Strict charter school discipline is especially tough on boys. Here’s one student’s story…
By Steven Thomas
When I was in sixth grade I attended the Academy of the Pacific Rim. I went through a lot during this time. My mother and father got a divorce, and it was kind of hard on me. I didn’t know what was going on. This was the first time I’d gone to a school that was really challenging. The hours were from 7:40AM to 4:10PM everyday. I was just coming from elementary school, and the hours just seemed absurd. I wasn’t used to getting up that early or to being in such a strict school, and by the first couple weeks I was in trouble. On top of that, I had an IEP and I didn’t get a lot of help. At a young age I was diagnosed with autism. I didn’t speak until I was three and a half. I was in speech therapy for eight years. Continue reading →
Urban Prep teacher Dave Woo says unionization can shine a light *into the dark unknown crevices of charter school management*…
By Dave Woo
Why does my charter school need a union? In a word: accountability. After having worked at Chicago’s Urban Prep Charter Academy for six years, I have serious concerns about how resources are allocated by my own charter network. And my research into whether charter schools are truly public or private entities under the law has convinced me that these problems aren’t confined to schools like Urban Prep or Chicago’s UNO network. There are serious questions that need to be asked about the lack of accountability for charter school operators. Having a union at charters schools will force operators to think twice before doing anything that isn’t in the best interest of students. Continue reading →
From the impact of school closures to the perils of an all-charter system, Boston students seem to know a lot more than the adult interests…
It’s sad when adult interests decide to close schools Which is why I took it upon myself to be the bearer of great news to the students protesting at last week’s School Committee meeting. So your old schools are going out of business. Lots of shiny high-performing seats are headed your way! And even greater, those high-performing seats turn out to be even higher performing than we thought. But there was a rub. These students turned out to be, well, educated on the topics at hand. From the impact of school closures to the perils of an all-charter school system, the students seemed to know a whole lot more than, say, this guy. What do you say we listen to them?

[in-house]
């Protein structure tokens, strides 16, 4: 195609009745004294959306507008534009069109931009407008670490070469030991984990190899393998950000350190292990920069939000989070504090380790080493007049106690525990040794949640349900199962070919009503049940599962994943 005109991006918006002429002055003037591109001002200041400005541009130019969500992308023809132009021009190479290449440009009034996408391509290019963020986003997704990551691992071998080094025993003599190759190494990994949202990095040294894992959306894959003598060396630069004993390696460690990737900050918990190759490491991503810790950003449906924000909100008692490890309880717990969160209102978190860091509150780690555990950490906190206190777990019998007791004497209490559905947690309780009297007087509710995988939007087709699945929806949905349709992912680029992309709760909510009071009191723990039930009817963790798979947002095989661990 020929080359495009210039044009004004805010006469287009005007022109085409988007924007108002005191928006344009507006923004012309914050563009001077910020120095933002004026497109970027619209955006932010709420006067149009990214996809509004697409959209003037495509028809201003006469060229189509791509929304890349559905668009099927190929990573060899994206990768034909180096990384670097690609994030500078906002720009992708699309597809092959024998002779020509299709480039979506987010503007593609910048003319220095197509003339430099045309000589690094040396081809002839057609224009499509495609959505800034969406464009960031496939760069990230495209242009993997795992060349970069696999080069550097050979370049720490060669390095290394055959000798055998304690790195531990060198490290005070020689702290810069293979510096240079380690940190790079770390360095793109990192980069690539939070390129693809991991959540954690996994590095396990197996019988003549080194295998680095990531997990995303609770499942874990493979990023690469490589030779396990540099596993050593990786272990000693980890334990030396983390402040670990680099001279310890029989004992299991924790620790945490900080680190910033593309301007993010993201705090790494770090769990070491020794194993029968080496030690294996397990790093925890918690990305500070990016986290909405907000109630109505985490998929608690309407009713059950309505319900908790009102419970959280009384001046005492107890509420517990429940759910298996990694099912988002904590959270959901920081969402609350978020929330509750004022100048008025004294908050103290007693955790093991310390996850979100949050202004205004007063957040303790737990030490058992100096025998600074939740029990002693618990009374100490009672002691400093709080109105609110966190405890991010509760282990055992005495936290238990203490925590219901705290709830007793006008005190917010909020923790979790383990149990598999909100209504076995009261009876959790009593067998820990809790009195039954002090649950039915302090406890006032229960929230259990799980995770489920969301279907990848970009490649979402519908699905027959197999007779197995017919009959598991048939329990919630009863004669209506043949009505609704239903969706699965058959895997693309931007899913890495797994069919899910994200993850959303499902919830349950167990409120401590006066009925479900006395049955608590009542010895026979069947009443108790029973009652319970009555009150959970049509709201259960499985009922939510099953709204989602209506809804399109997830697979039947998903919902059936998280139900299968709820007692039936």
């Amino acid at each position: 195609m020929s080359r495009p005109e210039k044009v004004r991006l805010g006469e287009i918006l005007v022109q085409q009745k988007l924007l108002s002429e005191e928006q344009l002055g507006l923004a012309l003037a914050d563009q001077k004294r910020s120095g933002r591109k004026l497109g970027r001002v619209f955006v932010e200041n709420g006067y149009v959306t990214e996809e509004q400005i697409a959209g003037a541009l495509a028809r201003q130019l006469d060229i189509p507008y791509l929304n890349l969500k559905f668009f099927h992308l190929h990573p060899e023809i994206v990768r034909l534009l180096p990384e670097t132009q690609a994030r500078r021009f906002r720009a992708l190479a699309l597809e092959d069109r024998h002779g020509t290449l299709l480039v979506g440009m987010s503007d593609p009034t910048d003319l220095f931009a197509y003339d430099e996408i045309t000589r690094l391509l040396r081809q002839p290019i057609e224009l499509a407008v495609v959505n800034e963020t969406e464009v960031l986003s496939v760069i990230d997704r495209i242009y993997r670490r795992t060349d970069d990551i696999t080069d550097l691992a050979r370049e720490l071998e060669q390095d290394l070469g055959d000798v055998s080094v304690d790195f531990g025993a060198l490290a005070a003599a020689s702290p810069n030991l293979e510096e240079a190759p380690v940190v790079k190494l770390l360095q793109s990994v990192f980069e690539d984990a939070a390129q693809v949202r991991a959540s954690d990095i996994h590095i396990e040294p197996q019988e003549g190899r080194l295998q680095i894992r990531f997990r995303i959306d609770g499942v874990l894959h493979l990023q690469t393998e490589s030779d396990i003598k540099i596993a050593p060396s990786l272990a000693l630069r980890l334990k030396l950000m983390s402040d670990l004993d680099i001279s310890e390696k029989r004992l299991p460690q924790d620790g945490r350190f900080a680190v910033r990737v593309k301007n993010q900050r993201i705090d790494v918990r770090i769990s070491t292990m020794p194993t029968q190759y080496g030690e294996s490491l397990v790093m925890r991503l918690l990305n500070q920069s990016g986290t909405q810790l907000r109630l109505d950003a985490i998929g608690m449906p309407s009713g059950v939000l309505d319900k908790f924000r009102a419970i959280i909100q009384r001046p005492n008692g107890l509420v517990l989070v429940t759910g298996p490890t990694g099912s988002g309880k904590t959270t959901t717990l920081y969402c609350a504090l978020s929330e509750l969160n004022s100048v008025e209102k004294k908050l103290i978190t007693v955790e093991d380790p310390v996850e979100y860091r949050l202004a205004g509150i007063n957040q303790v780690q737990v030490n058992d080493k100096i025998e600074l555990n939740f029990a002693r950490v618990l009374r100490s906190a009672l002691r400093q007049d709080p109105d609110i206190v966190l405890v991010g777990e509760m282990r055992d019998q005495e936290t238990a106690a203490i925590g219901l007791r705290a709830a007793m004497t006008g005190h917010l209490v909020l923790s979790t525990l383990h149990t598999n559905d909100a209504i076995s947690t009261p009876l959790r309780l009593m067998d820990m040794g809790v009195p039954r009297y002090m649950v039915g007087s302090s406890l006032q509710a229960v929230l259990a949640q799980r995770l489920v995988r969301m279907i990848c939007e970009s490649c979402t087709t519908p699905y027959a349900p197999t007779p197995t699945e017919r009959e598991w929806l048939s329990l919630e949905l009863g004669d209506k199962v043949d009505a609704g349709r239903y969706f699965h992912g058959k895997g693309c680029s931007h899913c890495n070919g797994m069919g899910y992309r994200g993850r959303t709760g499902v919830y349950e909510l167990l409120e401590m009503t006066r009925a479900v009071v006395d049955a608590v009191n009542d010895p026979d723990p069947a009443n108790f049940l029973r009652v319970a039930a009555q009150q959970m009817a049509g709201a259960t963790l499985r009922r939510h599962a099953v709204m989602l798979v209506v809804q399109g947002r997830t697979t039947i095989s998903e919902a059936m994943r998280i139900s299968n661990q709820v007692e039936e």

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Will Massachusetts reduce its public school system to crumbs?
The rich are different from you and me, reader. For one thing, they are rich, which means that when passion strikes they can forget, for a moment, their billable hours and labor for free. It’s called pro bono, and it is Roman for *charter schools are great.* I am alluding, of course, to the new news that three of Boston’s whitest white shoe law firms, WilmerHale, Goodwin Procter LLP and FoleyHoag LLP, are joining forces for the kids, for free. What makes this new news even newsier is that the three firms have long been fierce rivals in the battle to ensure that no litigation is left unlitigated. Why it’s like that time that crew-sters from Harvard, Yale AND Princeton all climbed into a single shell and rowed down the Charles together! Continue reading →
Philly KIPP principal Ben Speicher and I chat about The Bachelor, the charter school backfilling debate and the evolution of KIPP…
EduShyster: You and I happen to have in common two passions: our shared love of the TV show, The Bachelor, and a strong belief that charter schools should play by the same rules that govern most public schools. A few weeks ago I happened to be watching the show whilst also reading this piece by confirmed non-bachelor Mike Petrilli, arguing that as students leave, charters shouldn’t have to accept new students. I shared my view that the backfilling debate and the controversies that have beset this season of The Bachelor are not unrelated. To which you had this to say:
Ben Speicher: I’m a proud fan of The Bachelor and have even been known to use clips of the show during staff training sessions. As much as like watching the show to see who gets the final rose – and who gets sent home – I work hard to keep attrition low at my school so we never have to say goodbye to our kids. Continue reading →